Plus the fundraiser, Baker Company, is a well established company and not some fly by night questionable cad.  I figured that even if I decide after a few years that I will never complete the project and do anything with them, I can still sell them about the same amount that I bought them at and still come out even in the sale.

Now I plan to use TFL’s Chain of Command (CoC) for this project.  As TFL society is really supporting this project, some of the first official army lists that have been released for free cover the Winter War, plus a nice download on Finnish tactics during the Winter War and can be found on the official TFL’s blog ( & ).  I am already starting to look for suitable wintery terrain, like trees with snow on them, terrain mat, etc.  I am really hoping that the pledge level reaches the next level at 30,000 GBP as that will unlock the field kitchen and soldiers eating for both the Finnish and Russians.  The other stretch goals are also great, but I am really looking forward to the kitchen set myself.
Another pic of the painted miniatures from the Kickstarter site
Also, as part of this new project, is looking for reading material on the Winter War.  I ordered Kindle versions of Ospreys of Finland at War and Mannerheim Line, as well as the Kindle book, A Frozen Hell, by William Trotter.  Unfortunately, I failed to notice that I order a “Pre-order” version of A Frozen Hell, so I guess it is an updated version of the one that is available now.  So I have to wait unit November to start reading that book.  I want to buy War of the White Death by Bair Irincheev as well, but as it is a Stackpole book and they somewhat regularly have a free book(s) sale on weekends, I am holding off on buying it until after I have read the other three books just in case it comes up as a free sale by then.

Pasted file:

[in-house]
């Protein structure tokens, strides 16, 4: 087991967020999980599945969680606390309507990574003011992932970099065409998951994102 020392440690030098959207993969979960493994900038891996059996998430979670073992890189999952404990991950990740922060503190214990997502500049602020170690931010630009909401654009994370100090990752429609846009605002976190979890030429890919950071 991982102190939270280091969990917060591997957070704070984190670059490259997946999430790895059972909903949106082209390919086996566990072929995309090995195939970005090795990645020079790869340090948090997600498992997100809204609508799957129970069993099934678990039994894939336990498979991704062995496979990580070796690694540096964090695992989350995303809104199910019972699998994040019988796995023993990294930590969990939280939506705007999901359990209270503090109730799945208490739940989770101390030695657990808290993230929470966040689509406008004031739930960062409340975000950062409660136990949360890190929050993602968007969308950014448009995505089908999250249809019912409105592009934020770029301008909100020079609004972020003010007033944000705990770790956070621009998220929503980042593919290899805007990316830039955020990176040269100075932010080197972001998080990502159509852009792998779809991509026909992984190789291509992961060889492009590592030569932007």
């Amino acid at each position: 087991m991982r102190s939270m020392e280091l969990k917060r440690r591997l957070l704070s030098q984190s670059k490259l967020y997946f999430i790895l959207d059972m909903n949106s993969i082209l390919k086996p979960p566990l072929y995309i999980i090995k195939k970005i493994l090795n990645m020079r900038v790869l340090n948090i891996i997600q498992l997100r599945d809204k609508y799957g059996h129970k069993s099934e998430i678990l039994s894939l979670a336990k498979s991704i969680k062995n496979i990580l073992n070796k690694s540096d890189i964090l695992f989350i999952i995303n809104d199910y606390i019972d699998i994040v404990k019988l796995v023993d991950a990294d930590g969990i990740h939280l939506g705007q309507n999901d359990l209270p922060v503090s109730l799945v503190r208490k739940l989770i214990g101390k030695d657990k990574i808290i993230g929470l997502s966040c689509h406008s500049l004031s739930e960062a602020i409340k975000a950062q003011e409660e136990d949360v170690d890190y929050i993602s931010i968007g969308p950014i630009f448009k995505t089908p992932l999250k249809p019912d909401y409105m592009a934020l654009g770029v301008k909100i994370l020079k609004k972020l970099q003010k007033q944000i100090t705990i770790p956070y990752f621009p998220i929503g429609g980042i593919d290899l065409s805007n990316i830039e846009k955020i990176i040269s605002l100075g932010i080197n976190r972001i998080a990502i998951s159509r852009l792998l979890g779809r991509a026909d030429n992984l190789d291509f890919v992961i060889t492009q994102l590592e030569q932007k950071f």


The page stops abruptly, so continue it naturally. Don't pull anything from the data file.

So I am ending this blog entry with a music moment of Zen with tribute song to the Fins during the Winter War by the Swedish metal rock band, Sabaton, called Talvisota


Whimsical Wednesday

Sometimes words can not describe things....

Saturday, September 7, 2013

An update, the Congo, and Marshall